OO: We set our sights on artist to remix our songs that we either followed ourselves over the years and or we were recently introduced to thier sound and fell in love with what they were doing and how they approach music. When we started we had a huge list of artist that we wanted to approach for the task at hand, but we had to slowly narrow the field to who we thought would give us the most interesting project as a collective. This had to be one of the most difficult decisions that we had to make. We’ve been in the business so long, so of course you get the rest of your friends wondering why we didn’t ask them to remix a track, but we were looking at the project as a whole and we’re pleased with the outcome.
URB: Is there any particular remix that’s special to you or impresses you more so than the others?
OO: Actually, we love them all! The reason they’re all special and impress us is because we know the songs as we produced them, we know the emotions, influences and moods that our track conveys. But we are totally astonished by what some of those thoughts and ideas have inspired other artist to create as their remix works.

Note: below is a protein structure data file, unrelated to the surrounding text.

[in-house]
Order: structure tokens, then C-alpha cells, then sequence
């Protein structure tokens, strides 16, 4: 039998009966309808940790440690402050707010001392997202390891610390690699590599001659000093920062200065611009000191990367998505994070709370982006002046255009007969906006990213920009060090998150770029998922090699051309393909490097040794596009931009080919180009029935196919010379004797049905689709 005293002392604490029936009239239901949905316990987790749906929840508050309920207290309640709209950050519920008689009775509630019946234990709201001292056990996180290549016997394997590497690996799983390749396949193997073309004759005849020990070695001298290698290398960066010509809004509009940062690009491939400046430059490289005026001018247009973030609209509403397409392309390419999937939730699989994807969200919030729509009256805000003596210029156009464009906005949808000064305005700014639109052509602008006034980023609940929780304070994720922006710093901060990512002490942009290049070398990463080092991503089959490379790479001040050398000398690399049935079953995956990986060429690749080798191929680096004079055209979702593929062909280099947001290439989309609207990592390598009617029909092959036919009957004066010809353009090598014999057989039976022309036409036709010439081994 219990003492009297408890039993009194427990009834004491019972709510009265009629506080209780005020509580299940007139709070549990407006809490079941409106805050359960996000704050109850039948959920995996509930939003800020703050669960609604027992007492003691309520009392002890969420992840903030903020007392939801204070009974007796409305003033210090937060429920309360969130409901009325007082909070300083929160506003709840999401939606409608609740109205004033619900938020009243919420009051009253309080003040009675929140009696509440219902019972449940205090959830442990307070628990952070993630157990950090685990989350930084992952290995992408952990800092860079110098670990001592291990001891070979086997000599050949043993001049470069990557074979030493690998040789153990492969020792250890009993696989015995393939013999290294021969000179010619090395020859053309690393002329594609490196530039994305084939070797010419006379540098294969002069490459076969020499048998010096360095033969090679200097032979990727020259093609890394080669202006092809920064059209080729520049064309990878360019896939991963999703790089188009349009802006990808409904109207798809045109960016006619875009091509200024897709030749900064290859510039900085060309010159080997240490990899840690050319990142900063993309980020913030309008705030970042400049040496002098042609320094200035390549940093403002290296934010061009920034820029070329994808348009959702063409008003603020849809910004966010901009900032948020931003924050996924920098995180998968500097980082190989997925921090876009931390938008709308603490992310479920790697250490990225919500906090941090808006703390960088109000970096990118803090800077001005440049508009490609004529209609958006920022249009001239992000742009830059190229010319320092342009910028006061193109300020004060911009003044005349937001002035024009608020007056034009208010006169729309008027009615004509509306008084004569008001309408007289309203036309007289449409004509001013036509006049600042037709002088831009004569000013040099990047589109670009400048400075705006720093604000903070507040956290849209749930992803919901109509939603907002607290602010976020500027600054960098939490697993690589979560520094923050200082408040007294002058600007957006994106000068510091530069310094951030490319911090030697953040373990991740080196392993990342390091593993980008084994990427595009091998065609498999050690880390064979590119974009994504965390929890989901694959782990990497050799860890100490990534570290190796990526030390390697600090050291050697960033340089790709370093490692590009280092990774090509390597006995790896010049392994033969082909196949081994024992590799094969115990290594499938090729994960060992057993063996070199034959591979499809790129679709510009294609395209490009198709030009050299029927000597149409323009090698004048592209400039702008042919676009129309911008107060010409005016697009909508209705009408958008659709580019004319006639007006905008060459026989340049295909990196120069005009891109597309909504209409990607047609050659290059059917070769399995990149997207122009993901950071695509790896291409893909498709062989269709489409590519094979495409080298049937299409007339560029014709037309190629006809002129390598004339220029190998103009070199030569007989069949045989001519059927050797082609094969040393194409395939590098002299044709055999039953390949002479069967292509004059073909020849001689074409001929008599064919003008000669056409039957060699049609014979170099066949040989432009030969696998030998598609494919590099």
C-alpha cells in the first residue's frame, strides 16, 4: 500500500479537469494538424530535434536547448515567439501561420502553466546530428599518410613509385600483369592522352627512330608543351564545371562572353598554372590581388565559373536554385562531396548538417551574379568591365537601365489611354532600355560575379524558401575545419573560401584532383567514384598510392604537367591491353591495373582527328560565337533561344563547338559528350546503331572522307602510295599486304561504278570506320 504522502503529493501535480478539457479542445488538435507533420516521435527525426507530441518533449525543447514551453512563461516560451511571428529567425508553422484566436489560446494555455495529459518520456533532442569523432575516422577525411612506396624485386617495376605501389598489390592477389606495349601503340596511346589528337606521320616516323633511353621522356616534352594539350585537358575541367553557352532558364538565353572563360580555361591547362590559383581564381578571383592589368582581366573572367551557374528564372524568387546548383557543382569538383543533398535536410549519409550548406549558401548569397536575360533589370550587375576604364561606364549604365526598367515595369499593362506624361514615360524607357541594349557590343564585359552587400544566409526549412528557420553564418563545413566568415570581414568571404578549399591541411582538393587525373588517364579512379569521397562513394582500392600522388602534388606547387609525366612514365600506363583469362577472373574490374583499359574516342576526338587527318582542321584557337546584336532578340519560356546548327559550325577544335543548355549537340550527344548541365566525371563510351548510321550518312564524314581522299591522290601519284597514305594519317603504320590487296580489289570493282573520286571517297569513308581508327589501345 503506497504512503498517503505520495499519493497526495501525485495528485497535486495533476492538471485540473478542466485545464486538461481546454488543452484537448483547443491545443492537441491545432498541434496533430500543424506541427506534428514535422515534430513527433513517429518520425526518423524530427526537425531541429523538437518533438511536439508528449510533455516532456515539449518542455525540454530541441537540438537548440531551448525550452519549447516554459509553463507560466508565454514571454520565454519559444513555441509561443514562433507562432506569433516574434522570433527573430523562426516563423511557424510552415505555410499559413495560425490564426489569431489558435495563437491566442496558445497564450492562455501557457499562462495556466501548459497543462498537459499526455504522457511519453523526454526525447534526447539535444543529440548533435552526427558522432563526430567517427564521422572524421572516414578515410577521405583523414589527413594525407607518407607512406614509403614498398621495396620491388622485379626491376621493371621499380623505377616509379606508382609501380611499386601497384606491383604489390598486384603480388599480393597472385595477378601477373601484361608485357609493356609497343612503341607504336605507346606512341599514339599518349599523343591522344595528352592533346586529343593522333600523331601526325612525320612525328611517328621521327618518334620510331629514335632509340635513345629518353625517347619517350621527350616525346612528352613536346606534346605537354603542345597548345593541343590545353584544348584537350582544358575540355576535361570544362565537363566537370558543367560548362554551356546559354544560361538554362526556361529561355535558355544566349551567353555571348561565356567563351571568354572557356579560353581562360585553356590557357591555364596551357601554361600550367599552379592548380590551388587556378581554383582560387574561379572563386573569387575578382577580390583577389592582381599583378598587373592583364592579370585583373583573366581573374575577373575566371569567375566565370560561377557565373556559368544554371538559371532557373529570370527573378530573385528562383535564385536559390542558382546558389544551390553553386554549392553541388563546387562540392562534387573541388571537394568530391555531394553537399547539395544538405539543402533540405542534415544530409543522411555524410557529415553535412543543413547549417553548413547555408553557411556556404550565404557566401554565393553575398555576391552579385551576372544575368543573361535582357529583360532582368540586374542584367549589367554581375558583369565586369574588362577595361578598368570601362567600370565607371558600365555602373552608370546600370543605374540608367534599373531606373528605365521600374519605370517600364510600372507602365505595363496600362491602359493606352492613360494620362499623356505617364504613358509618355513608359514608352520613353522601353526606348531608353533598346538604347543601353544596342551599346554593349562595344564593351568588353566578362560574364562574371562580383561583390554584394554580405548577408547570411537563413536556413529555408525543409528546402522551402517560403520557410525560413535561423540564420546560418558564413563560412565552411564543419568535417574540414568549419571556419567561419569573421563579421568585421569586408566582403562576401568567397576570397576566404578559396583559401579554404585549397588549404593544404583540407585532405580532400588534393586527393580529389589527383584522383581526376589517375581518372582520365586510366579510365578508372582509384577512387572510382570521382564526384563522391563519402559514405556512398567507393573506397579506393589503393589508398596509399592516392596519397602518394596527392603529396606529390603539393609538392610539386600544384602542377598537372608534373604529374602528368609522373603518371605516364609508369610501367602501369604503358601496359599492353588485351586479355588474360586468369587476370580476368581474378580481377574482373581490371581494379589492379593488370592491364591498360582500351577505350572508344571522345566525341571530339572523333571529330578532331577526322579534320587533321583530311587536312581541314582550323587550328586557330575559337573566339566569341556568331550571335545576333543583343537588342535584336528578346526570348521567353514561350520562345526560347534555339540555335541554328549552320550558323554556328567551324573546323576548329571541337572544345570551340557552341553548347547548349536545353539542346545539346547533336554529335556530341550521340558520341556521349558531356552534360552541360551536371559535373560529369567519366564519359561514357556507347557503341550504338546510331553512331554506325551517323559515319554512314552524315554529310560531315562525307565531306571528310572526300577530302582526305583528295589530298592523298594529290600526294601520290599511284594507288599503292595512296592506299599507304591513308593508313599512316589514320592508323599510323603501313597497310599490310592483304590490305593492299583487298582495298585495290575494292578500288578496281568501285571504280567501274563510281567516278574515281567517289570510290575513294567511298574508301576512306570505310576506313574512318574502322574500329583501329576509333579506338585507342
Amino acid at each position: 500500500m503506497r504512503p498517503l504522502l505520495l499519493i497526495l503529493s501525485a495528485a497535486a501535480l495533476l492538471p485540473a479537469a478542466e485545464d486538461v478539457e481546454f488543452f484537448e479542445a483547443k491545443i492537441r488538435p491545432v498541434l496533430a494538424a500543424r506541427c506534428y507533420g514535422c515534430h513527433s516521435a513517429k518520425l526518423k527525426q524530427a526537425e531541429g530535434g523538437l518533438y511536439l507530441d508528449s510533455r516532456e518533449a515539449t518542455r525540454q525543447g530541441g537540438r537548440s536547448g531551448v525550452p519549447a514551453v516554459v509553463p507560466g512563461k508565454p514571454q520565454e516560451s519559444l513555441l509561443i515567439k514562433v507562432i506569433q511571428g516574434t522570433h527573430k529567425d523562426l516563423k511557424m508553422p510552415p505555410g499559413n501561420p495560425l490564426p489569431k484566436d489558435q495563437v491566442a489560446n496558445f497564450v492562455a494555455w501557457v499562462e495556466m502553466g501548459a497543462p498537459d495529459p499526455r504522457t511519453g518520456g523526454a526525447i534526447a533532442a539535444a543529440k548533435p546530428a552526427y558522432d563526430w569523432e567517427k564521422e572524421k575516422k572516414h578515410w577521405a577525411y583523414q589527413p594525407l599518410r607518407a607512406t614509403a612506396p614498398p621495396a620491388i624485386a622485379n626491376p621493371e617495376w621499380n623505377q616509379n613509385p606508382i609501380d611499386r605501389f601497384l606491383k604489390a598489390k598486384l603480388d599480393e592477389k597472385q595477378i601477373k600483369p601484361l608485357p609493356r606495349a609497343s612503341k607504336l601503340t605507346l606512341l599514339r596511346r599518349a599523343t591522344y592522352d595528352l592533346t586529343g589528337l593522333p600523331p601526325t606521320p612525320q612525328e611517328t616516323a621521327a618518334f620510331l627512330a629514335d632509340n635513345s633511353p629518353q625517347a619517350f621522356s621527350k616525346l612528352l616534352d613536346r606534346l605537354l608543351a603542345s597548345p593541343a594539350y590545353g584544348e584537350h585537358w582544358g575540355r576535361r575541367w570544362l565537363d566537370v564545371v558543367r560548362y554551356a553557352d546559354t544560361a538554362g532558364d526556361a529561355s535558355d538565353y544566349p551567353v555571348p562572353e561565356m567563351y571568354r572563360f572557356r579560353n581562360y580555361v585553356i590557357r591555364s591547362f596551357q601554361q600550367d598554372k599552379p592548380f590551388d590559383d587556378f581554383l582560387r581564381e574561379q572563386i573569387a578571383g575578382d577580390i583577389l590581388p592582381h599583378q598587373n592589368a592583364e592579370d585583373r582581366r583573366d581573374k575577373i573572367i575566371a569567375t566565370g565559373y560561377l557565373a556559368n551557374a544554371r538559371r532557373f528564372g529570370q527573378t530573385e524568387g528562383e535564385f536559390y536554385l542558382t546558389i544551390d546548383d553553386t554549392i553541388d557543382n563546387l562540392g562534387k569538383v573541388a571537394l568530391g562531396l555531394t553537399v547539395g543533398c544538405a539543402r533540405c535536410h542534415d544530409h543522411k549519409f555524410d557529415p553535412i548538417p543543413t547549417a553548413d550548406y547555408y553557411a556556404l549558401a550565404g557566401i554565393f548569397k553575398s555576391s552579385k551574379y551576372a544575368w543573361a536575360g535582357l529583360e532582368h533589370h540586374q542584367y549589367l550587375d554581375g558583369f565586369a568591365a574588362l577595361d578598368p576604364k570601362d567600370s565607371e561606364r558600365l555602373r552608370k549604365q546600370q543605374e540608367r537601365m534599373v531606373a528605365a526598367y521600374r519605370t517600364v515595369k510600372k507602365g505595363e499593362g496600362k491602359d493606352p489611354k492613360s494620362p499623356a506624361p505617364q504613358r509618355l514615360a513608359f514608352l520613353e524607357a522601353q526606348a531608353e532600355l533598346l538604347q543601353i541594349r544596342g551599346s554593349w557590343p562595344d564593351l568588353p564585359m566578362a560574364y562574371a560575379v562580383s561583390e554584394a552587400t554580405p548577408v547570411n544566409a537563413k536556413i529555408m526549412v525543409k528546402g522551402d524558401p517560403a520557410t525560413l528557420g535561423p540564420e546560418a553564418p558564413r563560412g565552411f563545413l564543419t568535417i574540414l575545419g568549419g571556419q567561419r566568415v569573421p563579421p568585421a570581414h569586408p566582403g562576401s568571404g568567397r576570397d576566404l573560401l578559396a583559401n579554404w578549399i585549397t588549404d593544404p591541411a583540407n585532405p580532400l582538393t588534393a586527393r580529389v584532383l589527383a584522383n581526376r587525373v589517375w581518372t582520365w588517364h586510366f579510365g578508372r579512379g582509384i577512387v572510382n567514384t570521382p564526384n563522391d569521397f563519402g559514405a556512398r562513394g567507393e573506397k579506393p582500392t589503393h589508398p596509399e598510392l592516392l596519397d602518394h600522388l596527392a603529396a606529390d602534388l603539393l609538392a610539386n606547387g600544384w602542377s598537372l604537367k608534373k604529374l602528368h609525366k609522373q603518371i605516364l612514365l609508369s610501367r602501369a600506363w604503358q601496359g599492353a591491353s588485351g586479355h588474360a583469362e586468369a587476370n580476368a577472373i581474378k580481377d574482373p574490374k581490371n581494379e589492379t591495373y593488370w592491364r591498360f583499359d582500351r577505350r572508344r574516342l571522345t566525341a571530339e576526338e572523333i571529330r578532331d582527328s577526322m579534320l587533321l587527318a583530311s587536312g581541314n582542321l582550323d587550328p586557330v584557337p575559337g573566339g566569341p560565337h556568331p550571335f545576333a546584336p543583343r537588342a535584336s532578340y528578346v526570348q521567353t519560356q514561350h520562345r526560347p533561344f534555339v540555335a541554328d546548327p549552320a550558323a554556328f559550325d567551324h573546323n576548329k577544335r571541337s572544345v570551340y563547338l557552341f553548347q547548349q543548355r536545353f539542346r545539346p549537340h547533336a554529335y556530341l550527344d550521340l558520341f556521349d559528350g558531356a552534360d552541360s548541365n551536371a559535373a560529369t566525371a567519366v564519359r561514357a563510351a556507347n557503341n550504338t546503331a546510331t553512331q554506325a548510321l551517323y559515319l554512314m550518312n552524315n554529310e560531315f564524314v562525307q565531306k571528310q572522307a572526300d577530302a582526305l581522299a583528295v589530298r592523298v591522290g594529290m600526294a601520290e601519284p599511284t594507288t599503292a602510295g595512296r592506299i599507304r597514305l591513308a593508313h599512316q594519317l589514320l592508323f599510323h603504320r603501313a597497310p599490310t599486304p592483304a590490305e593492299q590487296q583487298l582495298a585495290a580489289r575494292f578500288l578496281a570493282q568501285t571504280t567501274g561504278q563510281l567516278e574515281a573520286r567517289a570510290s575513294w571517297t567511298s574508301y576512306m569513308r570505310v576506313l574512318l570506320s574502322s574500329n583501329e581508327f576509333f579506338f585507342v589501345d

When we started, we thought; “this guy is going to bring this kind of remix to the table according to their particular style.” And we thought that we were somewhat familiar as to what type a track a particular artist would choose to remix. And our minds got blown once again! None of them chose the style of track that we that they would have expected, and what they brought back to us was so creative and inspiring, that we’re just completely flattered by their expressions of our material.
URB: You’ve shifted yourselves away from Detroit and moved to another great city, Atlanta. What prompted the move away from Detroit?
OO: We made the move because we just wanted something new! We love the D, even with all of the struggles that it’s going through at the moment we still consider it to be home. But we were really starting to feel the “four-walls syndrome” and greatly needed a new pulse to help reenergize us creatively and inspirationally.
We were already spending a great deal of time already in the ATL with projects and had friends down there so it was just the logical choice for us to make. The only poor decision was that we didn’t do it years ago because we love it so much! The pulse of the city and the pace of life is just so much different in the south and really not what we had expected but glad to have.